The Breakdown by B.A. Paris

I already had this galley on my Kindle, ready to go, when I attended a Mary Kubica book event at my local library. She recommended The Breakdown as a great title for her fans, so of course I had to run home and immediately begin reading it. I was fighting to keep my eyes open, but the beginning of this book was crazy compelling.

The premise is that a woman is driving down a dark road winding road through the woods in the middle of a torrential storm, even though her husband specifically asked her to not go that way. She sees a car stopped and wonders if she should stop and help. Of course, this person could be a murderer (that’s exactly where my mind would go), so she stops for a minute then decides against it and continues home.

This sets the course for the book. It’s interesting how one choice can change the course of your life.

From the Publisher:

Cass is having a hard time since the night she saw the car in the woods, on the winding rural road, in the middle of a downpour, with the woman sitting inside―the woman who was killed. She’s been trying to put the crime out of her mind; what could she have done, really? It’s a dangerous road to be on in the middle of a storm. Her husband would be furious if he knew she’d broken her promise not to take that shortcut home. And she probably would only have been hurt herself if she’d stopped.

But since then, she’s been forgetting every little thing: where she left the car, if she took her pills, the alarm code, why she ordered a pram when she doesn’t have a baby.

The only thing she can’t forget is that woman, the woman she might have saved, and the terrible nagging guilt.

Or the silent calls she’s receiving, or the feeling that someone’s watching her…

My Review:

This book was for sure compulsively readable. I really didn’t want to stop reading it the first night I picked it up. If I’d started earlier in the day, it may have been one of those I read all at once. The details just kept stacking up in the beginning and it just kept getting more and more intriguing.

Fairly early on in the book we learn that Cass, the narrator, lost her mother recently but spent many years caring for her after early onset dementia. And fairly early on we also realize that Cass is terrified that at the age of 37, she is beginning to suffer from a similar fate. So as she is dealing with the murder that took place close to her house and the fear and anguish she feels having left the woman out in the woods by herself, she is also worried she is slowly losing her mind.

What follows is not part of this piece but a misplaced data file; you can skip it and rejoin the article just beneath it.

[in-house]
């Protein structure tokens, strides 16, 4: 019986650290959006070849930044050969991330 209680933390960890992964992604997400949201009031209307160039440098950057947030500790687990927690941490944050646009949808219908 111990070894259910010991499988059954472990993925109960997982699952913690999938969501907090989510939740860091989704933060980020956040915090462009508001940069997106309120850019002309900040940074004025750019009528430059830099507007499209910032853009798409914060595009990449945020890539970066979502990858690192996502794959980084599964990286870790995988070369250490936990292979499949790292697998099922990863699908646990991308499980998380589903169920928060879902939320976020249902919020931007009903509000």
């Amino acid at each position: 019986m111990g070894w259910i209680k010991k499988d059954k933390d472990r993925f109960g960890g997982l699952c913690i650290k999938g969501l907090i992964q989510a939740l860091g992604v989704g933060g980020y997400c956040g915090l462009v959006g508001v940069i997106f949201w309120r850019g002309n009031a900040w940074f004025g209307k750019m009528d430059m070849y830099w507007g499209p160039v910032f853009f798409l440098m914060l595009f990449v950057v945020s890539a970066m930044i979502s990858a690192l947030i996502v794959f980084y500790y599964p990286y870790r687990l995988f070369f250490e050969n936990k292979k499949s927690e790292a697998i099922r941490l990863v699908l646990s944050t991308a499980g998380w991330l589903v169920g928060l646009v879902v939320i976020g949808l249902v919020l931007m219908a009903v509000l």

The story was compelling and I really did wonder if she was losing her mind. Because she is the narrator, the story hops around a bit and I found myself feeling a little disoriented from the holes in her story. I also found myself getting annoyed with Cass, as her husband seemed to be. I wanted her to remember things and was frustrated when she would forget yet another event or plan.

The details did come together in the end, and I didn’t see it coming a mile away, which I appreciate. And Cass redeemed herself with me in the end, so all was well.

This one is another book set across the pond but I’m starting to get used to a lot of these types of books taking place in charming little countries I’ve never visited. I like the colloquial language and I can just picture Cass’s house as a charming English cottage.

I definitely recommend this one to suspense readers as one of the top suspense novels I’ve read this year. And great news–The Breakdown came out last Tuesday, July 18, so you can run right out and pick up your copy.

Thanks to Netgalley and St. Martin’s Press for providing an e-galley of Breakdown by B.A. Paris for my review.

To Purchase:

Amazon

Barnes & Noble

Books-a-Million

 

Leave a Reply

Fill in your details below or click an icon to log in:

WordPress.com Logo

You are commenting using your WordPress.com account. Log Out / Change )

Twitter picture

You are commenting using your Twitter account. Log Out / Change )

Facebook photo

You are commenting using your Facebook account. Log Out / Change )

Google+ photo

You are commenting using your Google+ account. Log Out / Change )

Connecting to %s

Powered by WordPress.com.

Up ↑

%d bloggers like this: